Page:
Move on or stay put: The value of contentment

Move on or stay put: The value of contentment

“Three out of four,” she said. “It needs to meet three out of my four requirements in order for me to commit.”

My friend was talking about the pre-requisites she considered essential before committing herself and her family to a new faith community. It needed to be a good fit and fulfill a majority of her expectations. She was applying certain standards to a church, but I’ve noticed others doing the same in terms of becoming part of a civic organization, choosing a school, selecting a neighborhood or becoming part of a team.

  • Is it a good fit?
  • Will it make me happy?
  • Will my life be richer and fuller?
  • Will I build relationships with other people like me?

These are all good questions to ask, but recently I thought of a few more I wonder if we might also consider.


  • Is there an opportunity for me to truly serve in this area or group?
  • How will participation help me grow as a kind, courageous, compassionate human being?
  • Do I have gifts and abilities that could be especially useful here more than elsewhere?

It seems to me it is often so easy in our consumer-oriented culture to choose to participate in groups that enhance our sense of identity and well-being by affiliation with other like-minded people. Or, we may choose a group because it meets a particular need, e.g., the music is our genre, the teaching inspiring, and our new friends fabulous.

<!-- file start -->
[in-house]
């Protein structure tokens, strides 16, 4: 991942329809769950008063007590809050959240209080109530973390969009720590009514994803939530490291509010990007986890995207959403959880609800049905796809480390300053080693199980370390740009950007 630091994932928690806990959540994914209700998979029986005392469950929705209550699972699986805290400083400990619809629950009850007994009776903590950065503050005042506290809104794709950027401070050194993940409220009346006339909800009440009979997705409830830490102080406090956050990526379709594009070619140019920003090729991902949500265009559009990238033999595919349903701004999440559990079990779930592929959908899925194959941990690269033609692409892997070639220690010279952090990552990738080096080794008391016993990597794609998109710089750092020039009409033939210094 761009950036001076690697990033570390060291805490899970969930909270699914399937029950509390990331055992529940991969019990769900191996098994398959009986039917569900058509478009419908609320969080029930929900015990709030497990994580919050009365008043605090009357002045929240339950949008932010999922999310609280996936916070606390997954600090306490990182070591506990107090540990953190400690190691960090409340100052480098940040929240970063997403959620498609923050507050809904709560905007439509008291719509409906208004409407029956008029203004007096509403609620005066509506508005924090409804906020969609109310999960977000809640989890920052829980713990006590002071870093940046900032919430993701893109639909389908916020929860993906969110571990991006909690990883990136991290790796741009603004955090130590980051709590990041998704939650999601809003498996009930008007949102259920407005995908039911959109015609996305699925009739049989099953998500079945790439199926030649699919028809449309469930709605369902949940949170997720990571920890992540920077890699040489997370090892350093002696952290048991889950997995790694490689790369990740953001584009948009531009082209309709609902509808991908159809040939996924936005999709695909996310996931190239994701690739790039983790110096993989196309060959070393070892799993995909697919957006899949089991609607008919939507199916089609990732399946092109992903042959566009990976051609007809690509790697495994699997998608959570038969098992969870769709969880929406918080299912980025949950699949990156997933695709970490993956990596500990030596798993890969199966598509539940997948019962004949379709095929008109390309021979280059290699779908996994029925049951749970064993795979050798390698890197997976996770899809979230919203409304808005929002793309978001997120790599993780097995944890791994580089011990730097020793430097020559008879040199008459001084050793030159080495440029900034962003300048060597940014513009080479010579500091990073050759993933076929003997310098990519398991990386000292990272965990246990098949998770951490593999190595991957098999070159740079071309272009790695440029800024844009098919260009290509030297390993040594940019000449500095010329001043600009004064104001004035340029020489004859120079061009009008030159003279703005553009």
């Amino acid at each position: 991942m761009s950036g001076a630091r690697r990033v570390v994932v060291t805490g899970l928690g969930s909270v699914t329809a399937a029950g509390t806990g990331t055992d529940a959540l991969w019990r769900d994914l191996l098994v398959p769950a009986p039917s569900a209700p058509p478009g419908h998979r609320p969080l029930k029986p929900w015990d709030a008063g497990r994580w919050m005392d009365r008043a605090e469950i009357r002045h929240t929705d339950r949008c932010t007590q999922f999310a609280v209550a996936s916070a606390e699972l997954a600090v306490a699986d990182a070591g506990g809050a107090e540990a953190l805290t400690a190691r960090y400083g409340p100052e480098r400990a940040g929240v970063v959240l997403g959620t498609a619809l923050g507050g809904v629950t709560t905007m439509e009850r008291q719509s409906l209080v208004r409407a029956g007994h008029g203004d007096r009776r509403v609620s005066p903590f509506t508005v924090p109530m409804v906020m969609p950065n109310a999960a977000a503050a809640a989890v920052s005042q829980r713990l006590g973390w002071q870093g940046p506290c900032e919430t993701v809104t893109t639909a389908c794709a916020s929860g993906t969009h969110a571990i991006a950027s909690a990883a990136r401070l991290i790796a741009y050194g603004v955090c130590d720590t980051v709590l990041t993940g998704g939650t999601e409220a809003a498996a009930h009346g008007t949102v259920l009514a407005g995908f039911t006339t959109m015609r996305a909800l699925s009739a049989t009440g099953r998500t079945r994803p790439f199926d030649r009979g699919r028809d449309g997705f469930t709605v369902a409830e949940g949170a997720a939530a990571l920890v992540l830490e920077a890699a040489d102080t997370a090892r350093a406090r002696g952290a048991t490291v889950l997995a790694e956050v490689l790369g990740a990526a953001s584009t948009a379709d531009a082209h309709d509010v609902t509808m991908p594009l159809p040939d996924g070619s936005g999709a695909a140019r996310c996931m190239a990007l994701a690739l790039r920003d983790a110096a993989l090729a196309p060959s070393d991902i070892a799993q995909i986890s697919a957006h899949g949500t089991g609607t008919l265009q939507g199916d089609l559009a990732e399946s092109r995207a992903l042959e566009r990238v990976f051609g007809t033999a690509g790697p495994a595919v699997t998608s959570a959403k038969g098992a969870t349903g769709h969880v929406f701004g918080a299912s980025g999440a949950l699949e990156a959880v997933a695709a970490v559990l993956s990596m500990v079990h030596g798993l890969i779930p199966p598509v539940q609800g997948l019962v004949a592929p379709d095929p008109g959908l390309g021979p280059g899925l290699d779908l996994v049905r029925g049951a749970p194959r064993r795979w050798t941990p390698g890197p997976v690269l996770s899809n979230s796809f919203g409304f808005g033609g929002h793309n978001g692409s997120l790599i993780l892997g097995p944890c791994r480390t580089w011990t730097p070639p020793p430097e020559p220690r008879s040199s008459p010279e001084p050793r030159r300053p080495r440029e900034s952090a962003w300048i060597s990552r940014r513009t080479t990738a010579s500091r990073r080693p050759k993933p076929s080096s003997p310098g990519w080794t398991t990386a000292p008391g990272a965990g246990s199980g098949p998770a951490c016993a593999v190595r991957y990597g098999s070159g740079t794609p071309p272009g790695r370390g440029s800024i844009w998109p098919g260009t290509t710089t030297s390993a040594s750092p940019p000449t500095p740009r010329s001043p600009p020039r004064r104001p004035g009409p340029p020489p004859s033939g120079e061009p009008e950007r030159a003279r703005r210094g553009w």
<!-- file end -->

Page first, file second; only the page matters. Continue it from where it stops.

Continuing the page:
There’s nothing wrong with having one’s needs met, particularly in moments of crisis, but if satisfying ourselves is the central focus a majority of the time, sooner or later we will be disappointed and disillusioned.

On the other hand, if we seek to serve more than be served—or at least have it as one of our key criteria, then we can beat home in many places.

Gladys Denelda (Leonard) Haas, my grandmother, had very little choice in her life. The church she attended, the role she played there, the community groups of which she was a part, the people with whom she affiliated—all were in some respects pre-determined by her marriage to my grandfather and his choices in life. Travel was not an option; she did not drive a car. For most of her days, she helped my grandfather milk cows twice a day, every day, and fit the remainder of her life around that activity. If she had any pre-requisites or standards for how she thought life ought to be, she didn’t make them known to me or anyone else I know.

Nonetheless, she usually seemed to me to be a happy person. I liked being around her and she always seemed glad for the company. She let me and my sister and brother try new things. She encouraged our independence and discouraged our fears. She helped us develop new skills and celebrated our achievements. She taught Sunday school well into her 70s and amazed me with her ability to connect with little people. How she found the time to prepare a lesson and teach it after that twice-a-day milking puts my feeble excuses to shame.

I know it sounds cliché’ to say, “Bloom where you are planted.” Sometimes it’s truly necessary and beneficial to transplant and re-root elsewhere.


I value the freedom to do this, but when we do I hope we will also weigh the value of pruning back expectations of perfection and taking a good look at where we are and what we’ve got. At times, it could be that digging out the weeds of discontentment, fertilizing the good that exists, and staying put is the better choice.

About the Author

Dr. Jennifer Baker is the founder and Director of Good Dads. She is also a clinical psychologist in private practice and can be reached for comment at [email protected].

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